Cell lines and culture conditions

D05 and A2058, SK-Mel187, and Mel537 were generous gifts from C.W. Schmidt (Queensland Institute of Medical Research, Queensland, Australia) in 2005 and W.K. Kaufmann (Department of Pathology and Laboratory Medicine, University North Carolina at Chapel Hill, Chapel Hill, NC) in 2012, respectively. VH10tert was a gift from L.H.F. Mullenders (Department of Toxicogenetics, Leiden University Medical Centre, the Netherlands) in 2008. A375 and G361 were purchased from the ATCC in 2008. PBLCs were isolated from buffy-coat blood as described previously (22). Primary human epidermal melanocytes light pigmented (Hema-LP) were purchased from Gibco in 2012 and 2013. Upon receipt of the cell lines, they were cryopreserved in liquid-N2 and fresh cell stocks were used for every battery of tests. All lines were characterized in the laboratory of origin, displayed the expected phenotype, but were not reauthenticated in our laboratory. D05, Mel537, and PBLCs were cultured in RPMI-1640, while SK-Mel187, A2058, A375, and VH10tert were cultured in DMEM. RPMI1640 and DMEM were supplemented with 10% FBS and penicillin/streptomycin (PAA). Hema-LP was cultured in Medium254 (Gibco) supplemented with human melanocyte growth supplement-2 (Gibco). Cells were maintained at 37°C in a humidified 5% CO2 atmosphere.

Drugs, treatment, and irradiation

The handling and preparation of temozolomide (Schering-Plough), fotemustine (Muphoran, Servier Research International), O6-benzylguanine (O6BG, Sigma-Aldrich), and olaparib (AZD2281, Selleck Chemicals) has been described previously (15, 23). To inhibit MGMT, O6BG was added to cells (final concentration 10 μmol/L) one hour before alkylating agent treatment. Irradiation was performed using a Cs-137 source. Valproic acid sodium salt (VPA, Sigma-Aldrich) was dissolved to 100 mmol/L in dH2O and stored at −80 °C after sterile filtration. Cells were pretreated with VPA (1 mmol/L) for 168 hours with refreshment of VPA-containing medium every 48 hours and VPA removal before further treatment or irradiation. MS-275 (Entinostat, Selleck Chemicals) was dissolved in DMSO to a stock solution of 5 mmol/L and stored at −80°C, and before use it was diluted in PBS to 1 mmol/L. Cells were pretreated with MS-275 for 72 hours and then removing the compound by medium change.

Tumor biopsies and IHC

Samples of malignant melanoma were obtained from patients following surgery. Patient material was obtained with informed consent and approval from the Institutional ethics committee of the University Medical Center Mainz (Mainz, Germany). Slices were obtained from paraffinized sections, which were labeled as to the tumor area. Immunohistochemical analysis of HDAC1/2 levels was performed as described previously (23). For antibodies, see Supplementary Table S1. Nuclei were stained with TO-PRO-3. Microphotographs were acquired by laser scanning microscopy (LSM710, Carl Zeiss MicroImaging). Three different tumors were analyzed.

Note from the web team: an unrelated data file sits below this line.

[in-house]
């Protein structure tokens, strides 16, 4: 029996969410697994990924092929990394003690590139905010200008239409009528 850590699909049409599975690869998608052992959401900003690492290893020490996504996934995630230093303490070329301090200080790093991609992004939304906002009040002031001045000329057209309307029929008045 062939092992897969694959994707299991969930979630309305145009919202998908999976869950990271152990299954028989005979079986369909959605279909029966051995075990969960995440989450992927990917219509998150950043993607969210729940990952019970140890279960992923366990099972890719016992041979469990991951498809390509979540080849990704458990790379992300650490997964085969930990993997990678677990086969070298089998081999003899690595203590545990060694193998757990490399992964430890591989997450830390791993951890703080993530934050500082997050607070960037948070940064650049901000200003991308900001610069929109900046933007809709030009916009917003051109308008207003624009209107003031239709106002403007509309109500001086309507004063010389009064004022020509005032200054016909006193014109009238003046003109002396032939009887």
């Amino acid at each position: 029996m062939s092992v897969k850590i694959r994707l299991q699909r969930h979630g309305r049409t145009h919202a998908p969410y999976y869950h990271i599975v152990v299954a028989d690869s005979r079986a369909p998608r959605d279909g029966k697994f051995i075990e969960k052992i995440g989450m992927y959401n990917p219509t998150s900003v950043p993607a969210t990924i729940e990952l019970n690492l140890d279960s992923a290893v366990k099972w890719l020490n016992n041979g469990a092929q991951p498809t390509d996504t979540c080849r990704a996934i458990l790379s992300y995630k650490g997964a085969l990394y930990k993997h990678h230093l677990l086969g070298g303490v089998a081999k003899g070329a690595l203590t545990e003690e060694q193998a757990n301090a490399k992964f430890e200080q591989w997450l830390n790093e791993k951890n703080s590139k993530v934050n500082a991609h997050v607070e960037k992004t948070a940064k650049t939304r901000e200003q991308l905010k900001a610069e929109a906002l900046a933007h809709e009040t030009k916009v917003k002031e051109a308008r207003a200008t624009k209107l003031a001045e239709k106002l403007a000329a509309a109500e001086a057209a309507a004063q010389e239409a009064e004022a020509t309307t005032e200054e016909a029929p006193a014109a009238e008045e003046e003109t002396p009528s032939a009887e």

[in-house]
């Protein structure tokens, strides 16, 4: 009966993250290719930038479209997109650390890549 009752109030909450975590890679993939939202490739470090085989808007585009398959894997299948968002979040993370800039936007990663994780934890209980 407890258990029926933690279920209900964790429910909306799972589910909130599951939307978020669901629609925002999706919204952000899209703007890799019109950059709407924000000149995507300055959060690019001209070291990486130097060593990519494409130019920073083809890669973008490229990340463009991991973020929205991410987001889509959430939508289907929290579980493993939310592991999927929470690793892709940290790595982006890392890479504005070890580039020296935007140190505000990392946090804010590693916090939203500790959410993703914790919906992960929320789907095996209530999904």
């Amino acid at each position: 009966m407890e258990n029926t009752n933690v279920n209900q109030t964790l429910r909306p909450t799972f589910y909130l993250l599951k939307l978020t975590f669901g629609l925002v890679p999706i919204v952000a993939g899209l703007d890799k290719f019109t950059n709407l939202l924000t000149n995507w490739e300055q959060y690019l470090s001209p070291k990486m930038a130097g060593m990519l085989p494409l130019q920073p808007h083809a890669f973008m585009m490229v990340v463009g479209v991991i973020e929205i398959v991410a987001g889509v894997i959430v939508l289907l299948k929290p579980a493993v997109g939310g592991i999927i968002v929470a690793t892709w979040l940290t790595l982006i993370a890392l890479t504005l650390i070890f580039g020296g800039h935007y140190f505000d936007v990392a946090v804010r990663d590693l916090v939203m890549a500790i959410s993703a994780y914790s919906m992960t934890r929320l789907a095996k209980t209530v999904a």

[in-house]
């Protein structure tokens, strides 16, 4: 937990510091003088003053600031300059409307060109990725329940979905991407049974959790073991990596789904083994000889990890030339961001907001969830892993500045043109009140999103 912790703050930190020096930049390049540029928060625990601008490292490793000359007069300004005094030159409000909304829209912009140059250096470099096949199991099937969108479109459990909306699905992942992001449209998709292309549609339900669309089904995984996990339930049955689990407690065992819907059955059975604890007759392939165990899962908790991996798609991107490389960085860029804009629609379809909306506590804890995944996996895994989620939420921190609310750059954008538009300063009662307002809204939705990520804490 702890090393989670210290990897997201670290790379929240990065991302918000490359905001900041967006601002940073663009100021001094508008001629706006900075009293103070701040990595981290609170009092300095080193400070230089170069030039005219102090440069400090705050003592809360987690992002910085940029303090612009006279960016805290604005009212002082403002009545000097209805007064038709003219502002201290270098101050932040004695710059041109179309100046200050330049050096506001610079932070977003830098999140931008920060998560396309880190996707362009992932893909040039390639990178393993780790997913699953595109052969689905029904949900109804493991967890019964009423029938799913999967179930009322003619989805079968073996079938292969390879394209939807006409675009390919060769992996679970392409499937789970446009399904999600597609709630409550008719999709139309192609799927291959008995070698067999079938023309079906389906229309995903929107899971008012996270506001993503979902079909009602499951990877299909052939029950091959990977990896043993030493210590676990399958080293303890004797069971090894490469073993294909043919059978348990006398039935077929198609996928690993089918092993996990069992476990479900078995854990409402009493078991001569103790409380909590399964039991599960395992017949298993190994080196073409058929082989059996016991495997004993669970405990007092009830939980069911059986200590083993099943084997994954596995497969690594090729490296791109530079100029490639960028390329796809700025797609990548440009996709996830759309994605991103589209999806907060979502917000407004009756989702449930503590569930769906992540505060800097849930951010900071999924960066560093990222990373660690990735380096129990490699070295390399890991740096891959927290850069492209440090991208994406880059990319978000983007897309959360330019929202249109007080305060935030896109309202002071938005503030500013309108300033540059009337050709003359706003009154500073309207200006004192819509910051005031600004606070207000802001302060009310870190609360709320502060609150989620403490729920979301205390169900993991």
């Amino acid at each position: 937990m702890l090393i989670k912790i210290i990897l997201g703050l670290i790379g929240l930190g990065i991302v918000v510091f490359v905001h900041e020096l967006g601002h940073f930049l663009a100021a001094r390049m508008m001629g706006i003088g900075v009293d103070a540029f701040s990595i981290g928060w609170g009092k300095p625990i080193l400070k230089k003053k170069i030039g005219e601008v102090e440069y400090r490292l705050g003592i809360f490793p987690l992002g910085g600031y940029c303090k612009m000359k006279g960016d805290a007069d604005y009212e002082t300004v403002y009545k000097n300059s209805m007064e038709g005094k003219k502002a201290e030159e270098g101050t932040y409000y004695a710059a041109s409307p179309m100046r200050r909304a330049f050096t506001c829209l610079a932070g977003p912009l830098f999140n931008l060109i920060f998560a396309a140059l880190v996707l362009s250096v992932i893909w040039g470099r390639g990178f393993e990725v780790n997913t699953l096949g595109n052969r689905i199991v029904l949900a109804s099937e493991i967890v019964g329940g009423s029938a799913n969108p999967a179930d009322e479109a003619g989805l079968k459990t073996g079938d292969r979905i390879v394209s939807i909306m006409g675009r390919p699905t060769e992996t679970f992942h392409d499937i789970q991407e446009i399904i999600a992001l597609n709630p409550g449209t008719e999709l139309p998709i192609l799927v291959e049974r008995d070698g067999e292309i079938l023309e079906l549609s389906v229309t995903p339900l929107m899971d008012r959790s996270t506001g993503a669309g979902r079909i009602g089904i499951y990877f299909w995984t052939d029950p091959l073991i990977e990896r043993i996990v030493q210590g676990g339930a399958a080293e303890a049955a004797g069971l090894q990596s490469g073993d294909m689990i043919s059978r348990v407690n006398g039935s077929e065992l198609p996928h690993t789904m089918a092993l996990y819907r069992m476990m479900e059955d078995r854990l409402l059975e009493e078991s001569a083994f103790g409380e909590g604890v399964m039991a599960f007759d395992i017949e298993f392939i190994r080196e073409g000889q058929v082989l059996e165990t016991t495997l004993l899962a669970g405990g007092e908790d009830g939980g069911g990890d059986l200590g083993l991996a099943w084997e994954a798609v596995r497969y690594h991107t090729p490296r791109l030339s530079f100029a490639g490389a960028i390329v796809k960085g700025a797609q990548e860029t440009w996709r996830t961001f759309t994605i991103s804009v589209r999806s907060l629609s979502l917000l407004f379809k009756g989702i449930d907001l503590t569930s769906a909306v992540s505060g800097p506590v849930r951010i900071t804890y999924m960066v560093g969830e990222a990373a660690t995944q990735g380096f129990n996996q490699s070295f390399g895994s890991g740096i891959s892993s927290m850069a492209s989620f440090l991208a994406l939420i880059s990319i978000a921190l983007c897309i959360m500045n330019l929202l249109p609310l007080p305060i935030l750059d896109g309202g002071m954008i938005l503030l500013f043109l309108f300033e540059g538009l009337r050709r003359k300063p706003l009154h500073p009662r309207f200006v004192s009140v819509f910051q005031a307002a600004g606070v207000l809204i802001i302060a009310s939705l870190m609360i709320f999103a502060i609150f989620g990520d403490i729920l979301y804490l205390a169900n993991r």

Preparation of protein extracts and Western blot analysis

Preparation of whole cell (24) and nuclear (25) protein extracts were described previously. Protein concentrations were determined using the Bradford method (26). For antibodies, see Supplementary Table S1.

Determination of apoptosis and cell cycle

Analysis of cell cycle, sub-diploid DNA content (sub-G1; ref. 27) and Annexin V-FITC/propidium iodide (PI) double-stained cells have been described previously (7). Flow cytometry was performed using FACSCanto II (BD Biosciences) and the data were analyzed with WinMDI (sub-G1, Annexin V/PI) or ModFit (cell cycle).

Determination of MGMT activity

MGMT activity assay was performed as described previously (28).

Colony survival assay

G361, SK-Mel187, Mel537, A2058, and A375 melanoma cells were pretreated with VPA for 168 hours. Following VPA removal, logarithmic growing cells were seeded and allowed to attach for 6 hours before O6BG addition and 1 hour later cells were exposed to temozolomide. Colonies were fixed in acetic acid:methanol:H2O (1:1:8), and stained with 1.25% Giemsa and 0.125% crystal violet.

RNA isolation, cDNA synthesis, and real-time PCR

Total RNA isolation, cDNA synthesis, and real-time PCR were performed as described previously (29). RNA levels were normalized to GAPDH and ACTB.

Homologous recombination repair assay

HR repair capacity was assessed with a stably genomic integrated reporter plasmid as described previously (30). The pDR-GFP reporter plasmid (Addgene plasmid 26475; ref. 30) and the SceI-expressing plasmid pCBASceI (Addgene plasmid 26477) were used (31). The cells were analyzed 48 hours (A375) or 72 hours (D05) after pCBASceI transfection, using Effectene (Qiagen), by flow cytometry.

Immunofluorescence

Immunofluorescent labeling of γH2AX-foci was performed as described previously (15). For antibodies, see Supplementary Table S1.

siRNA, plasmids, and stable knockdown